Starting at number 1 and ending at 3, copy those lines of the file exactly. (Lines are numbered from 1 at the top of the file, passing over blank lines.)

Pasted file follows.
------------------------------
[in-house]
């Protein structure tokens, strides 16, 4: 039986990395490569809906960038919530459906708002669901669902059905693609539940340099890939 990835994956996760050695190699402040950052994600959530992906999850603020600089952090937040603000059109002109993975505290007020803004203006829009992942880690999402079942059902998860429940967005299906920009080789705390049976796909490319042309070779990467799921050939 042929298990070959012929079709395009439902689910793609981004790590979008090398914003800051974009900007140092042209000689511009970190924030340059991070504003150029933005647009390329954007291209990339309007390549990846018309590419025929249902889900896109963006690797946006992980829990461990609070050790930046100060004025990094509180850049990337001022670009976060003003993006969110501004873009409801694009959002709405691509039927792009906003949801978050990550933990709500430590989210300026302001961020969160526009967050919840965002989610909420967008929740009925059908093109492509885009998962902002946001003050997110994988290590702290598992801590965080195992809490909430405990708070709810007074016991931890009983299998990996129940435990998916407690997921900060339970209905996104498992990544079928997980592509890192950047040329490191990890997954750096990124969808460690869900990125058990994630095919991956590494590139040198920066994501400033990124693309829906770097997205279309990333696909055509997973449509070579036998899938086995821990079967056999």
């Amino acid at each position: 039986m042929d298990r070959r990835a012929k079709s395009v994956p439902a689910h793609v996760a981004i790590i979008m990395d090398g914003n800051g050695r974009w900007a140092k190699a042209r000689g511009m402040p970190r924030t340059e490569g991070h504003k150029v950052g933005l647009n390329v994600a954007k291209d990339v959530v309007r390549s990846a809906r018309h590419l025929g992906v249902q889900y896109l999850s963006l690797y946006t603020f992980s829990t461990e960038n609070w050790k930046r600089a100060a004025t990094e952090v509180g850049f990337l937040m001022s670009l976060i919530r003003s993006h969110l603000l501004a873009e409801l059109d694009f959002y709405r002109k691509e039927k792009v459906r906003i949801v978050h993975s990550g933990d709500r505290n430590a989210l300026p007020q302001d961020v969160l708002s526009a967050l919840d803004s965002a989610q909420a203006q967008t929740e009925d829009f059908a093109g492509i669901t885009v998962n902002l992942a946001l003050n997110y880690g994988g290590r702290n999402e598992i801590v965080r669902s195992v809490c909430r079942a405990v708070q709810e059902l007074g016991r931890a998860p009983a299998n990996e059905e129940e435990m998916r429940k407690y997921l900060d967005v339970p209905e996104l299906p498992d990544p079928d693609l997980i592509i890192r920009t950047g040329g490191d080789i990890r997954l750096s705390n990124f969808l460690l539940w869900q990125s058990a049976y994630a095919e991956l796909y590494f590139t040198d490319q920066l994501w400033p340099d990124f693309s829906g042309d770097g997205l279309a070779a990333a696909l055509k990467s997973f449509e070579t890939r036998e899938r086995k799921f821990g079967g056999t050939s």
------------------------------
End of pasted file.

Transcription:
[in-house]
């Protein structure tokens, strides 16, 4: 039986990395490569809906960038919530459906708002669901669902059905693609539940340099890939 990835994956996760050695190699402040950052994600959530992906999850603020600089952090937040603000059109002109993975505290007020803004203006829009992942880690999402079942059902998860429940967005299906920009080789705390049976796909490319042309070779990467799921050939 042929298990070959012929079709395009439902689910793609981004790590979008090398914003800051974009900007140092042209000689511009970190924030340059991070504003150029933005647009390329954007291209990339309007390549990846018309590419025929249902889900896109963006690797946006992980829990461990609070050790930046100060004025990094509180850049990337001022670009976060003003993006969110501004873009409801694009959002709405691509039927792009906003949801978050990550933990709500430590989210300026302001961020969160526009967050919840965002989610909420967008929740009925059908093109492509885009998962902002946001003050997110994988290590702290598992801590965080195992809490909430405990708070709810007074016991931890009983299998990996129940435990998916407690997921900060339970209905996104498992990544079928997980592509890192950047040329490191990890997954750096990124969808460690869900990125058990994630095919991956590494590139040198920066994501400033990124693309829906770097997205279309990333696909055509997973449509070579036998899938086995821990079967056999």
């Amino acid at each position: 039986m042929d298990r070959r990835a012929k079709s395009v994956p439902a689910h793609v996760a981004i790590i979008m990395d090398g914003n800051g050695r974009w900007a140092k190699a042209r000689g511009m402040p970190r924030t340059e490569g991070h504003k150029v950052g933005l647009n390329v994600a954007k291209d990339v959530v309007r390549s990846a809906r018309h590419l025929g992906v249902q889900y896109l999850s963006l690797y946006t603020f992980s829990t461990e960038n609070w050790k930046r600089a100060a004025t990094e952090v509180g850049f990337l937040m001022s670009l976060i919530r003003s993006h969110l603000l501004a873009e409801l059109d694009f959002y709405r002109k691509e039927k792009v459906r906003i949801v978050h993975s990550g933990d709500r505290n430590a989210l300026p007020q302001d961020v969160l708002s526009a967050l919840d803004s965002a989610q909420a203006q967008t929740e009925d829009f059908a093109g492509i669901t885009v998962n902002l992942a946001l003050n997110y880690g994988g290590r702290n999402e598992i801590v965080r669902s195992v809490c909430r079942a405990v708070q709810e059902l007074g016991r931890a998860p009983a299998n990996e059905e129940e435990m998916r429940k407690y997921l900060d967005v339970p209905e996104l299906p498992d990544p079928d693609l997980i592509i890192r920009t950047g040329g490191d080789i990890r997954l750096s705390n990124f969808l460690l539940w869900q990125s058990a049976y994630a095919e991956l796909y590494f590139t040198d490319q920066l994501w400033p340099d990124f693309s829906g042309d770097g997205l279309a070779a990333a696909l055509k990467s997973f449509e070579t890939r036998e899938r086995k799921f821990g079967g056999t050939s």